Leonard Maltin, in his review for Indie Wire, wondered why superhero movies aren’t fun anymore. To that I would say, they are. Over at Marvel. Warner Bros. and DC Comics are trying to do something different, something that brings new things to the table and tells deeper and more mature stories. For that, they should at least be commended for taking risks.

“Batman v Superman” follows on from the events from “Man of Steel,” although it’s mentioned that two years have passed since Superman’s fight with General Zod and the near-destruction of Metropolis. It’s been said that “Batman v Superman” isn’t a sequel to “Man of Steel,” but I disagree. The events of that film have a profound lead-in to the events of this one.

It’s revealed that Bruce Wayne was present in Metropolis during the battle and many of his friends were killed when Superman and Zod took out a Wayne Industries office building, prompting Batman’s mistrust of Superman and his power. That does beg the question as to why it took Batman two whole years to do anything about the “Superman threat,” and that is a question that goes unanswered.

Likewise, Superman begins to learn of Batman and his brutality – like physically branding criminals with a bat-emblem – and he feels as though that brand of “justice” shouldn’t be allowed to run rampant. These feuding ideologies are ultimately what lead to the titular battle in which Batman dons an extremely Frank Miller-inspired suit of armor.

The entire movie, in fact, is very much an adaptation of Frank Miller’s version of the Dark Knight from the graphic novels “Batman: Year One,” “All-Star Batman and Robin” and most apparently “The Dark Knight Returns.” The latter being Miller’s first work on the character.

Admittedly, it’s Frank Miller’s influence that may cause the most division among the audience. Miller’s Batman is a bit of a bastard, and all of that is present in Ben Affleck’s performance of the character. In that, Miller’s Batman can sometimes be a bitter pill to swallow. He’s not a nice person, and for a lot of people that can come off as unsettling.

This isn’t the first Batman film to take inspiration from Frank Miller. Both Tim Burton and Christopher Nolan drew heavily from Miller’s work when crafting their respective translations of the character. Here, however, it is almost straight Frank Miller with no chaser.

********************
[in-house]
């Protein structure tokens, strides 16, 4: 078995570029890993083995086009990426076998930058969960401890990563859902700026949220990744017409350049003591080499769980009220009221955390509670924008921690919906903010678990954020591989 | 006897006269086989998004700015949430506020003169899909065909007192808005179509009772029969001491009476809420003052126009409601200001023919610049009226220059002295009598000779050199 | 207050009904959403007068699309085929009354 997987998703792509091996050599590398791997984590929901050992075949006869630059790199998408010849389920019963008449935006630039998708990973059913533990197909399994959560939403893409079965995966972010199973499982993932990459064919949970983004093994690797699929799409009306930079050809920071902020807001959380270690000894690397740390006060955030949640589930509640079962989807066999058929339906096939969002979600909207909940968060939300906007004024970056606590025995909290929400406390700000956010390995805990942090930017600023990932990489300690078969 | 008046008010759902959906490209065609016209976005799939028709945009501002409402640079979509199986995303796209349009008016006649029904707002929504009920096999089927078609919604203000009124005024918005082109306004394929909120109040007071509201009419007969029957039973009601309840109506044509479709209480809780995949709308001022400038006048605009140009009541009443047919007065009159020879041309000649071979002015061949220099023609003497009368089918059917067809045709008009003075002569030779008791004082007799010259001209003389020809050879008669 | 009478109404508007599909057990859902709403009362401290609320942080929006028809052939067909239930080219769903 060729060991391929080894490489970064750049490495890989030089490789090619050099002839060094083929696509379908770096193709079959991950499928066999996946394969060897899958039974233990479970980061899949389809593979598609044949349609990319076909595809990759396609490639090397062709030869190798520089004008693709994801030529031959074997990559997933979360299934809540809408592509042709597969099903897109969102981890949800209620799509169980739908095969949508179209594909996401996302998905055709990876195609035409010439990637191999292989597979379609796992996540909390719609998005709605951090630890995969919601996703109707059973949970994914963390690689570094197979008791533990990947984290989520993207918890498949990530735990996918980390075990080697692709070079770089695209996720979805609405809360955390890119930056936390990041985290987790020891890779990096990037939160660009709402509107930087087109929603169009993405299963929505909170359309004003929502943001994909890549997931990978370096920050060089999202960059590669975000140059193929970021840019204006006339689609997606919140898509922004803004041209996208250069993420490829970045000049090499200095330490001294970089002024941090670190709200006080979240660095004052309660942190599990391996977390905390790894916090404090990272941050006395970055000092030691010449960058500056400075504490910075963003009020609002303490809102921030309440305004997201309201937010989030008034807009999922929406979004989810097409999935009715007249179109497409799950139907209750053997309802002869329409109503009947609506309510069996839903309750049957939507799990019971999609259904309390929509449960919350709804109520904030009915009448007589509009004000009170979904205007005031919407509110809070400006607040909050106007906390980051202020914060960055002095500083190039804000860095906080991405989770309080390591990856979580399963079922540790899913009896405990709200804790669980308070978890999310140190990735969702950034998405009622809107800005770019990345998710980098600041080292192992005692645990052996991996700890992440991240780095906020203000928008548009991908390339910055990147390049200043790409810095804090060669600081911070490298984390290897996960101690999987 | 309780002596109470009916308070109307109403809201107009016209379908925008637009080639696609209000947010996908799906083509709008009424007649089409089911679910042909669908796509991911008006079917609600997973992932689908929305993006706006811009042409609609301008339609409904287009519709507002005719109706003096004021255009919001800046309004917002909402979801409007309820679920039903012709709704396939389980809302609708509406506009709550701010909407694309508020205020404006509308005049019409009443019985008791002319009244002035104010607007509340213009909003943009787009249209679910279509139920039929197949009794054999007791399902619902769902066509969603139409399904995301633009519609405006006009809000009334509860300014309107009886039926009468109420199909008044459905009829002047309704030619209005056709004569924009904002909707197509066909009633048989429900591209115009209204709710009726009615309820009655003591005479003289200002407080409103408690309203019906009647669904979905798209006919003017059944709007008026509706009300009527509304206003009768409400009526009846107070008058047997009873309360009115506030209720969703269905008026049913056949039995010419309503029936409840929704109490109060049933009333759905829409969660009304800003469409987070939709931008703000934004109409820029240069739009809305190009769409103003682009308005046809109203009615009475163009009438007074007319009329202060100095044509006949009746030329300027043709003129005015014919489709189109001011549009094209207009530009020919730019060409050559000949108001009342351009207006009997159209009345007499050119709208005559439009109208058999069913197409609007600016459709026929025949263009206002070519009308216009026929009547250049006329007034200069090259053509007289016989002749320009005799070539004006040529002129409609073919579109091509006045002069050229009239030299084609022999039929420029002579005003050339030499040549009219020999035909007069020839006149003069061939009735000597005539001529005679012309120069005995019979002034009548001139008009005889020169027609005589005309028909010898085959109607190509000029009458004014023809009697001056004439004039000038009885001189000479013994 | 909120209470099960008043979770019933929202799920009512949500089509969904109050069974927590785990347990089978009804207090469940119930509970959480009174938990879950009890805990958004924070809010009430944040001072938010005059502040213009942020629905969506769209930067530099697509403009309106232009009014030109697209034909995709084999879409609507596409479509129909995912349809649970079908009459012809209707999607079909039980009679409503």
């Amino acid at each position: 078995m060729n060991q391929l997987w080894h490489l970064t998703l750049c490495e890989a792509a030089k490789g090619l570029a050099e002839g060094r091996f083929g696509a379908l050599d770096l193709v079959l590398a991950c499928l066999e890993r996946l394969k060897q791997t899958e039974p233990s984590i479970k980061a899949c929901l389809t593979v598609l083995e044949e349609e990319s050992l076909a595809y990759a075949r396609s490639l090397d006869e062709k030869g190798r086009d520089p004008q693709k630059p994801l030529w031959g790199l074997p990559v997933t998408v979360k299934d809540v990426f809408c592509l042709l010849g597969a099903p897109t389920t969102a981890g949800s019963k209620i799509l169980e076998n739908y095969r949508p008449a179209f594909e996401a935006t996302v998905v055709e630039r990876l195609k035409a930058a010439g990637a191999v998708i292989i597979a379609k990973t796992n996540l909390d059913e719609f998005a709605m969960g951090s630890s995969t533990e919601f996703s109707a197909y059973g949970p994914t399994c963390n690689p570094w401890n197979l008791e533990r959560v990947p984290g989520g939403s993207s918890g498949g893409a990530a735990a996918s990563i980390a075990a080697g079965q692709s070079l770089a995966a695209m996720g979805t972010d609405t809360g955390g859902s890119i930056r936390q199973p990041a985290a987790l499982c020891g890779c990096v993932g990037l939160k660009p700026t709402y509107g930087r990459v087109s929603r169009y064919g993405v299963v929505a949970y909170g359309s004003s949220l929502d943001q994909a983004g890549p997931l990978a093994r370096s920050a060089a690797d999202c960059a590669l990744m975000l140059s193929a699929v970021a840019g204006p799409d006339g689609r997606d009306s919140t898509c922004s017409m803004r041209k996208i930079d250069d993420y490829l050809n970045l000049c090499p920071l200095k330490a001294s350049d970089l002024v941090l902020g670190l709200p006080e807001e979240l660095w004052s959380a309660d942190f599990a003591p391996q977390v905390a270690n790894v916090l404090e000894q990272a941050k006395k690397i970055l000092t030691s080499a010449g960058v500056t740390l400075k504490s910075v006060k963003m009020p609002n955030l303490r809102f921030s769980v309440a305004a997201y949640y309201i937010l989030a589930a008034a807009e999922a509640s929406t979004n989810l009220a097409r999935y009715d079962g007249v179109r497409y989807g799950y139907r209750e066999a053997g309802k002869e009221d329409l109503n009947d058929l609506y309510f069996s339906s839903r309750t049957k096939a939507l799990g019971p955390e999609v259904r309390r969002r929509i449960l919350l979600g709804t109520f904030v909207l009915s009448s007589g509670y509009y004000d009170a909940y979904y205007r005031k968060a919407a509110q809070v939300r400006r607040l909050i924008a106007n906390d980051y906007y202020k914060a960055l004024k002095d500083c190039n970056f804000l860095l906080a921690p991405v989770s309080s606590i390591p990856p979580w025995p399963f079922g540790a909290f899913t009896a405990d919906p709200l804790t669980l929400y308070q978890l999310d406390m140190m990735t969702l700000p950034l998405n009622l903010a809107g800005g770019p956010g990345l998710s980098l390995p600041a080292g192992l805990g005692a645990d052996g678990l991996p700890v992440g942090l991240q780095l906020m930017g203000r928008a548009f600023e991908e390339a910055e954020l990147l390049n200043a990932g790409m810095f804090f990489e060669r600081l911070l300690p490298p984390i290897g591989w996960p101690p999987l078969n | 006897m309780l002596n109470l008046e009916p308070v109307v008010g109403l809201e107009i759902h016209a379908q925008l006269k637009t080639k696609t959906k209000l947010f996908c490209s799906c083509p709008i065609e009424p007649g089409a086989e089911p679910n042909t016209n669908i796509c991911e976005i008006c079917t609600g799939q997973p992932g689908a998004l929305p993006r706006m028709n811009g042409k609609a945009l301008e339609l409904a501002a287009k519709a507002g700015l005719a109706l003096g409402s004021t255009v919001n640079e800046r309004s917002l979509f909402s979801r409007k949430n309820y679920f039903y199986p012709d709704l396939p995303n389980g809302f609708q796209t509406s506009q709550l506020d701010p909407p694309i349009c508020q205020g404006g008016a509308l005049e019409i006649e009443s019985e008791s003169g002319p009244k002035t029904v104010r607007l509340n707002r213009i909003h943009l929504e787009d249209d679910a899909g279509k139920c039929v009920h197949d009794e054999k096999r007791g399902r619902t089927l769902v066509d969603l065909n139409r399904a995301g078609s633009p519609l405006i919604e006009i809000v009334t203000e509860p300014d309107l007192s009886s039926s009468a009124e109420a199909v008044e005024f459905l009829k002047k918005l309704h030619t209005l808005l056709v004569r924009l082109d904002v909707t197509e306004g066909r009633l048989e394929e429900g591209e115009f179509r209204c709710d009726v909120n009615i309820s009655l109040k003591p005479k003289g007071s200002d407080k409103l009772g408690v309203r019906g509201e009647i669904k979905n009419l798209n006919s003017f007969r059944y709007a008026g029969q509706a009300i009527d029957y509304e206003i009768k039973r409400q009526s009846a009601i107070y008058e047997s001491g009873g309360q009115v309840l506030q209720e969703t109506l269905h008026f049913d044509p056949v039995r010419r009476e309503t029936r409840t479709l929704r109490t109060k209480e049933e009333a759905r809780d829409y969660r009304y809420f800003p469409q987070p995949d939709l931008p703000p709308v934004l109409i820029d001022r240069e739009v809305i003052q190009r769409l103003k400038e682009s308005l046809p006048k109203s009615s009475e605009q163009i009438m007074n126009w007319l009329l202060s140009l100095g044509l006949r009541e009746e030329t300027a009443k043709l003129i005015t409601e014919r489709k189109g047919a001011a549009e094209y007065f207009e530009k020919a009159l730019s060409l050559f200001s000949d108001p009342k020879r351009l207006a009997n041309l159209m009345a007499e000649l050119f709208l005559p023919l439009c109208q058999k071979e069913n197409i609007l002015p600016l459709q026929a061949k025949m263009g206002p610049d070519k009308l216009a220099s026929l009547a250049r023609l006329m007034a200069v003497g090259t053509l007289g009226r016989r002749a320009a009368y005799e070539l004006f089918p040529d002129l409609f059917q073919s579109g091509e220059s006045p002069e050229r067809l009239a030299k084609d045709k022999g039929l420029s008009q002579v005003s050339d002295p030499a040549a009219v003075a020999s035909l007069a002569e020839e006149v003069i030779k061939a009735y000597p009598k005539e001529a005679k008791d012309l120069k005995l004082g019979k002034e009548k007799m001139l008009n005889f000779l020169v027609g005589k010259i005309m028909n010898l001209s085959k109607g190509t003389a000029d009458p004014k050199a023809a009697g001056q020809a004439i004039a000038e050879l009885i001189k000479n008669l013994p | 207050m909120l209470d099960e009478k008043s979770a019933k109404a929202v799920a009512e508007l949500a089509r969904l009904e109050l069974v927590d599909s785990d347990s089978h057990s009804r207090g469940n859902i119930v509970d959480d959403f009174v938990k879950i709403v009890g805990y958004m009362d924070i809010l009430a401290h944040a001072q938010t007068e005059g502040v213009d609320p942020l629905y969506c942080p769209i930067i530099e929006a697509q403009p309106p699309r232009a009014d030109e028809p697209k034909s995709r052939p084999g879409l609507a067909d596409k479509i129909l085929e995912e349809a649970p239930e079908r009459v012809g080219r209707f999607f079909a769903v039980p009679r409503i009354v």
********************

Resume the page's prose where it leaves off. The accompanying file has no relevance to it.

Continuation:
“Batman v Superman” doesn’t just adopt a tone – and costumes – from Miller, but many scenes are panels pulled straight from “The Dark Knight Returns” and plopped onto the screen. This was something that director Zack Snyder did so well with “Watchmen,” and he does it just as well here. While “BvS” is in no way an adaptation of “Dark Knight,” anyone who has read the graphic novel will be delighted with some of the shots and scenes that were culled from the book.

The movie isn’t without it’s share of faults. Jesse Eisenberg’s Lex Luthor jumps out as a big one. He is probably the worst version of the character to be done in film or television. Eisenberg plays the Luthor character as though he were playing the Joker or the Riddler, and that just isn’t Lex Luthor. Luthor should be brilliant and cunning, not psychotic and crazy.

There are also several parts in the film where it feels like something is missing. This is, of course, because it is. In order to secure its PG-13 rating and to keep the run time reasonable, somewhere in the neighborhood of 30 minutes were excised from the final film. While the film still makes sense without this footage, one could definitely see where it should probably be. Warner Bros. has announcedthat this 30 minutes of footage will be restored to the film for its home video release in July.

The bottom line is that “Batman v Superman” is a good film. It’s a very good film. It borders on near perfect, if you’re looking for something outside the normal superhero movie box. If you’re a fan of Frank Miller’s Dark Knight – or if you’re a fan of Marvel’s “Daredevil” series on Netflix, which also draws heavily from Frank Miller’s work on that character – this is a must-see.

If you just want to see a movie where two superheroes punch each other in the face, wait for “Civil War.”

If you enjoyed this article, feel free to like me on Facebook, follow me on Twitter and check out my column at TheBlaze.